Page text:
Judo does not have different "styles" in the way that karate does.
Karate has distinctly different styles, schools or "ryu," and when Jigoro Kano founded the Kodokan in 1882, it was one "ryu" of jujutsu. In fact at that time there was probably not a distinction between karate and jujutsu as they were both unarmed (empty hand) arts and there were many names in use including Yawara and Taijutsu.
Kano changed the name of jujutsu to judo when he brought together many ryu of jujutsu under the one unifying principle of "maximum effeciency." The ju in judo and jujutsu represent the same concept of yielding to gain victory. But where as "jutsu" means "art" and referes to a collection of techniques, "do" means "way" which can be interpreted as guiding principle or "way" of life.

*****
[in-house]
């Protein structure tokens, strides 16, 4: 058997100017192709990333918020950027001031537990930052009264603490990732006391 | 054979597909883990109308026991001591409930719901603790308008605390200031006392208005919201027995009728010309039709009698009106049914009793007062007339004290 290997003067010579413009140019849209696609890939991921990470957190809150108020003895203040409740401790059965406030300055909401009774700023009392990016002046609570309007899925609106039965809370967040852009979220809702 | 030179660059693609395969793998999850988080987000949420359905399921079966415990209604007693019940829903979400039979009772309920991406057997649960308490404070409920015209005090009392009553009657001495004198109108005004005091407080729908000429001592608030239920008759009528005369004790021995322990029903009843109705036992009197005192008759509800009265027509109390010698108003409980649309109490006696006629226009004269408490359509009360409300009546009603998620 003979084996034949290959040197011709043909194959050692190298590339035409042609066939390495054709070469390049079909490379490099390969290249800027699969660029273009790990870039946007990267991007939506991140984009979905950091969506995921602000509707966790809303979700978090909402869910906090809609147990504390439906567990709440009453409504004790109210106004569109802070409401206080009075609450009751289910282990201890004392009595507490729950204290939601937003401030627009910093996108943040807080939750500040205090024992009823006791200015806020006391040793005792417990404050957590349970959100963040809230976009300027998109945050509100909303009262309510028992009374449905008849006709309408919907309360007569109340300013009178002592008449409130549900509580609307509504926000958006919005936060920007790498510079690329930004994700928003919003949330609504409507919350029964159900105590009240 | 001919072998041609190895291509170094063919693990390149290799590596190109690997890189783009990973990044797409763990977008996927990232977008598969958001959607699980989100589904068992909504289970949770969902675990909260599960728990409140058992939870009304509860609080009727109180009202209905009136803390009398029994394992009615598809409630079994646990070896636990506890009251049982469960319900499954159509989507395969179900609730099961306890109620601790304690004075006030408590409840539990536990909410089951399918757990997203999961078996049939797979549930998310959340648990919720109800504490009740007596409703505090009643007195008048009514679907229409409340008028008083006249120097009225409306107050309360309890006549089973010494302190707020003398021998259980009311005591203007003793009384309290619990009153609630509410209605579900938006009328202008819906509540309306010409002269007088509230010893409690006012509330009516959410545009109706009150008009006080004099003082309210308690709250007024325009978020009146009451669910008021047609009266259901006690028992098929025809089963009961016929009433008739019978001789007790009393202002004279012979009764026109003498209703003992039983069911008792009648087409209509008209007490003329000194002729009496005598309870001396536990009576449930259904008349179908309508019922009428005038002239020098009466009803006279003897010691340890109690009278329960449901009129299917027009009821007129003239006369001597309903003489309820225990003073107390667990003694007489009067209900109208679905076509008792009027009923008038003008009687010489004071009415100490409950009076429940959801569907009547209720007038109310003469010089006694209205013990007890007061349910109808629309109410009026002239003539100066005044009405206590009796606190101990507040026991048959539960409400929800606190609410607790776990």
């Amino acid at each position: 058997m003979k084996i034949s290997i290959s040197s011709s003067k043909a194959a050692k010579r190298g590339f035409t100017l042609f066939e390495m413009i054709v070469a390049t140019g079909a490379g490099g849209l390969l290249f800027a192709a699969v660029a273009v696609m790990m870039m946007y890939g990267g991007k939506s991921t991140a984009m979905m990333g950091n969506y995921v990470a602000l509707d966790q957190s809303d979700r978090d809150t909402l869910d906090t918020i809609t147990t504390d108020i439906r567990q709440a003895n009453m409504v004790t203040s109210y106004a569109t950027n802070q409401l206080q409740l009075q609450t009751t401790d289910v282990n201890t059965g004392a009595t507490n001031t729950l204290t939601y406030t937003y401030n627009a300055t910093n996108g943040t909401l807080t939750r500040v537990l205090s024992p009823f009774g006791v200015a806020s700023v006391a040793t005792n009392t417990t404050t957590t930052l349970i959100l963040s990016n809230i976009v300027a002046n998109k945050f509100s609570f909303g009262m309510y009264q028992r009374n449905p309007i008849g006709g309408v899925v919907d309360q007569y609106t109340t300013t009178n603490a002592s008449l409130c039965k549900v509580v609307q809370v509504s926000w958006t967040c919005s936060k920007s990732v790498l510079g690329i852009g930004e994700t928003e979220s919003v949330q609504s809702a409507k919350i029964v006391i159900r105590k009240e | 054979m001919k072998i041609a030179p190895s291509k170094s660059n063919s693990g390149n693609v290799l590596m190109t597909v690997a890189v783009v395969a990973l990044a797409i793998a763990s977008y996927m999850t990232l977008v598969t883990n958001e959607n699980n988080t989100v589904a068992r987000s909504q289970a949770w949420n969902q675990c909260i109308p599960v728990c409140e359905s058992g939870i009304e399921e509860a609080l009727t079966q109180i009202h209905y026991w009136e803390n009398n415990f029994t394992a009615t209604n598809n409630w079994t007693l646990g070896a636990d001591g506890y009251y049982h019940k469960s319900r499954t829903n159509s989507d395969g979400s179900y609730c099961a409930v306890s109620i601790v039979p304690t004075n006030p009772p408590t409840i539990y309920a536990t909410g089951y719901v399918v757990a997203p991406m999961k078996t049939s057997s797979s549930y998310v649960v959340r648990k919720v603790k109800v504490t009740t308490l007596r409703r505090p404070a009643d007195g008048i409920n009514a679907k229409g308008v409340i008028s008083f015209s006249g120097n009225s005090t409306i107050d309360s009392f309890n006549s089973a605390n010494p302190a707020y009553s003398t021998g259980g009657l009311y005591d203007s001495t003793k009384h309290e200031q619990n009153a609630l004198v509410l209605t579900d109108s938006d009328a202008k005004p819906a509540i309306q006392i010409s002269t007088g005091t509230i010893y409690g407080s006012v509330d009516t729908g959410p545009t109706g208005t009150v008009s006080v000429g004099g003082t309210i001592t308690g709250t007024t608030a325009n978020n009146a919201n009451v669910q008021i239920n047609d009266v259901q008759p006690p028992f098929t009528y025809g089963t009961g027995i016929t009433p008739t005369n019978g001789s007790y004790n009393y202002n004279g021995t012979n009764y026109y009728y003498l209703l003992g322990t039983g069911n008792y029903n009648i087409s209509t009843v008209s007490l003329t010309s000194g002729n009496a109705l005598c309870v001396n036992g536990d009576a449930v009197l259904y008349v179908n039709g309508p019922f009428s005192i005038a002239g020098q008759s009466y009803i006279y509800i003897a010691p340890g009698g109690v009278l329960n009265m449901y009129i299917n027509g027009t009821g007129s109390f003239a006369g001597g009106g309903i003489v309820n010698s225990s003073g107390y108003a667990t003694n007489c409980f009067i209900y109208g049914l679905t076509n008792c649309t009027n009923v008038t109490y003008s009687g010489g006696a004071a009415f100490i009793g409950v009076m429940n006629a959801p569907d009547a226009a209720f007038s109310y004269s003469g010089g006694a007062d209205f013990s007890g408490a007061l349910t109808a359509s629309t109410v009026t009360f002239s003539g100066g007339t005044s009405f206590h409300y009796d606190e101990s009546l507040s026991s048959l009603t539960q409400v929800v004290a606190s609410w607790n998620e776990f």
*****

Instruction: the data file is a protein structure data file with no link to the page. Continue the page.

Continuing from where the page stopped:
In Japan, Judo effectively replaced the older jutjutsu ryu. But abroad, some "jujutsu" schools exist to teach some of the techniques that have been eliminated from Judo.
Currently different Judo clubs may emphasize different aspects of Judo - ie sport vs self defense - or individual players may be said to have different "styles" in terms speed vs strength or being more proficient at groundwork vs standing techniques, but it is all Kodokan Judo.
Hope that explains it...